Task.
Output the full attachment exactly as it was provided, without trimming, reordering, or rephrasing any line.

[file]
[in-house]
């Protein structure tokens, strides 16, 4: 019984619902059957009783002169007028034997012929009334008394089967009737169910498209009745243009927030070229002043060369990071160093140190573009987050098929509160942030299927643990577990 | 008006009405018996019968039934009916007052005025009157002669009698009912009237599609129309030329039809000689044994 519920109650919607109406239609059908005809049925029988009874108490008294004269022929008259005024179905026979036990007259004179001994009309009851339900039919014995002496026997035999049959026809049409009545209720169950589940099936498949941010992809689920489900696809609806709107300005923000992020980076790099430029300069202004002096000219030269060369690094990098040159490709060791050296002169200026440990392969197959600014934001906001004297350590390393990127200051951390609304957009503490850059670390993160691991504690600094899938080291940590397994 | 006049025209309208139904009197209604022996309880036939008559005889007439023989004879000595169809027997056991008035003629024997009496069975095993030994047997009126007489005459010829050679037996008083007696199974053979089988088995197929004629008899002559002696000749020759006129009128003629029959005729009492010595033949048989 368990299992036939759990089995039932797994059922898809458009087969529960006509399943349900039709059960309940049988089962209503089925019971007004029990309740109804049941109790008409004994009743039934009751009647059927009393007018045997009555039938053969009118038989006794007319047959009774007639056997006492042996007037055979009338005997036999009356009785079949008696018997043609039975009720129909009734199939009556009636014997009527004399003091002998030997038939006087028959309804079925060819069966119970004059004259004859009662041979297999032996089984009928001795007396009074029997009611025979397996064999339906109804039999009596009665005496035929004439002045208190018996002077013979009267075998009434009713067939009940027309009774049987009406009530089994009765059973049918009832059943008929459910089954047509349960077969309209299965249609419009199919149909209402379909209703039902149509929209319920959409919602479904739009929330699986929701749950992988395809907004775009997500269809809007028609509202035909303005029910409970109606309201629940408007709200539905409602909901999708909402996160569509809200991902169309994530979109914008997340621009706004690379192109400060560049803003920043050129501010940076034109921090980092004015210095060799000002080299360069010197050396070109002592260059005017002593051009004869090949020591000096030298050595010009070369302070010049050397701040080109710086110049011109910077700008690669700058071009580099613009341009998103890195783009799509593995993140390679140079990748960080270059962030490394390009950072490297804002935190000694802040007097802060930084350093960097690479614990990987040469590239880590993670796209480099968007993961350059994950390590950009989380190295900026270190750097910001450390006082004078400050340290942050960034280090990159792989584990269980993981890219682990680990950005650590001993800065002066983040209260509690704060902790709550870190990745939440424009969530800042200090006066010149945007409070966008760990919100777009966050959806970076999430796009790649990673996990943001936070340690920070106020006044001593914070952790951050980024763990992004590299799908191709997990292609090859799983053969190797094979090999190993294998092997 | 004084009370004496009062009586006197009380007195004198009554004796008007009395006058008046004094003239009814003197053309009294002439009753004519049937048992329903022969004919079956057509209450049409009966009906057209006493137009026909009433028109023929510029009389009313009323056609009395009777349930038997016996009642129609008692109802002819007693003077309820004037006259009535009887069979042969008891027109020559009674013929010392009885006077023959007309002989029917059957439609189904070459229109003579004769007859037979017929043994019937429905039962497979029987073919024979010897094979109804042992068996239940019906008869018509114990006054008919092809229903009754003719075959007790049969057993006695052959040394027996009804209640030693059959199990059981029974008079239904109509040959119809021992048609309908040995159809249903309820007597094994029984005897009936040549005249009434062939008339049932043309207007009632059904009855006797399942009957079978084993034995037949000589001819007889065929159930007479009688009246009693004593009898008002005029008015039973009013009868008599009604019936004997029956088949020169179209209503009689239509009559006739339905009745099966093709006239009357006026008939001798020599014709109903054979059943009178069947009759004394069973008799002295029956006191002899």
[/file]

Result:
[in-house]
């Protein structure tokens, strides 16, 4: 019984619902059957009783002169007028034997012929009334008394089967009737169910498209009745243009927030070229002043060369990071160093140190573009987050098929509160942030299927643990577990 | 008006009405018996019968039934009916007052005025009157002669009698009912009237599609129309030329039809000689044994 519920109650919607109406239609059908005809049925029988009874108490008294004269022929008259005024179905026979036990007259004179001994009309009851339900039919014995002496026997035999049959026809049409009545209720169950589940099936498949941010992809689920489900696809609806709107300005923000992020980076790099430029300069202004002096000219030269060369690094990098040159490709060791050296002169200026440990392969197959600014934001906001004297350590390393990127200051951390609304957009503490850059670390993160691991504690600094899938080291940590397994 | 006049025209309208139904009197209604022996309880036939008559005889007439023989004879000595169809027997056991008035003629024997009496069975095993030994047997009126007489005459010829050679037996008083007696199974053979089988088995197929004629008899002559002696000749020759006129009128003629029959005729009492010595033949048989 368990299992036939759990089995039932797994059922898809458009087969529960006509399943349900039709059960309940049988089962209503089925019971007004029990309740109804049941109790008409004994009743039934009751009647059927009393007018045997009555039938053969009118038989006794007319047959009774007639056997006492042996007037055979009338005997036999009356009785079949008696018997043609039975009720129909009734199939009556009636014997009527004399003091002998030997038939006087028959309804079925060819069966119970004059004259004859009662041979297999032996089984009928001795007396009074029997009611025979397996064999339906109804039999009596009665005496035929004439002045208190018996002077013979009267075998009434009713067939009940027309009774049987009406009530089994009765059973049918009832059943008929459910089954047509349960077969309209299965249609419009199919149909209402379909209703039902149509929209319920959409919602479904739009929330699986929701749950992988395809907004775009997500269809809007028609509202035909303005029910409970109606309201629940408007709200539905409602909901999708909402996160569509809200991902169309994530979109914008997340621009706004690379192109400060560049803003920043050129501010940076034109921090980092004015210095060799000002080299360069010197050396070109002592260059005017002593051009004869090949020591000096030298050595010009070369302070010049050397701040080109710086110049011109910077700008690669700058071009580099613009341009998103890195783009799509593995993140390679140079990748960080270059962030490394390009950072490297804002935190000694802040007097802060930084350093960097690479614990990987040469590239880590993670796209480099968007993961350059994950390590950009989380190295900026270190750097910001450390006082004078400050340290942050960034280090990159792989584990269980993981890219682990680990950005650590001993800065002066983040209260509690704060902790709550870190990745939440424009969530800042200090006066010149945007409070966008760990919100777009966050959806970076999430796009790649990673996990943001936070340690920070106020006044001593914070952790951050980024763990992004590299799908191709997990292609090859799983053969190797094979090999190993294998092997 | 004084009370004496009062009586006197009380007195004198009554004796008007009395006058008046004094003239009814003197053309009294002439009753004519049937048992329903022969004919079956057509209450049409009966009906057209006493137009026909009433028109023929510029009389009313009323056609009395009777349930038997016996009642129609008692109802002819007693003077309820004037006259009535009887069979042969008891027109020559009674013929010392009885006077023959007309002989029917059957439609189904070459229109003579004769007859037979017929043994019937429905039962497979029987073919024979010897094979109804042992068996239940019906008869018509114990006054008919092809229903009754003719075959007790049969057993006695052959040394027996009804209640030693059959199990059981029974008079239904109509040959119809021992048609309908040995159809249903309820007597094994029984005897009936040549005249009434062939008339049932043309207007009632059904009855006797399942009957079978084993034995037949000589001819007889065929159930007479009688009246009693004593009898008002005029008015039973009013009868008599009604019936004997029956088949020169179209209503009689239509009559006739339905009745099966093709006239009357006026008939001798020599014709109903054979059943009178069947009759004394069973008799002295029956006191002899």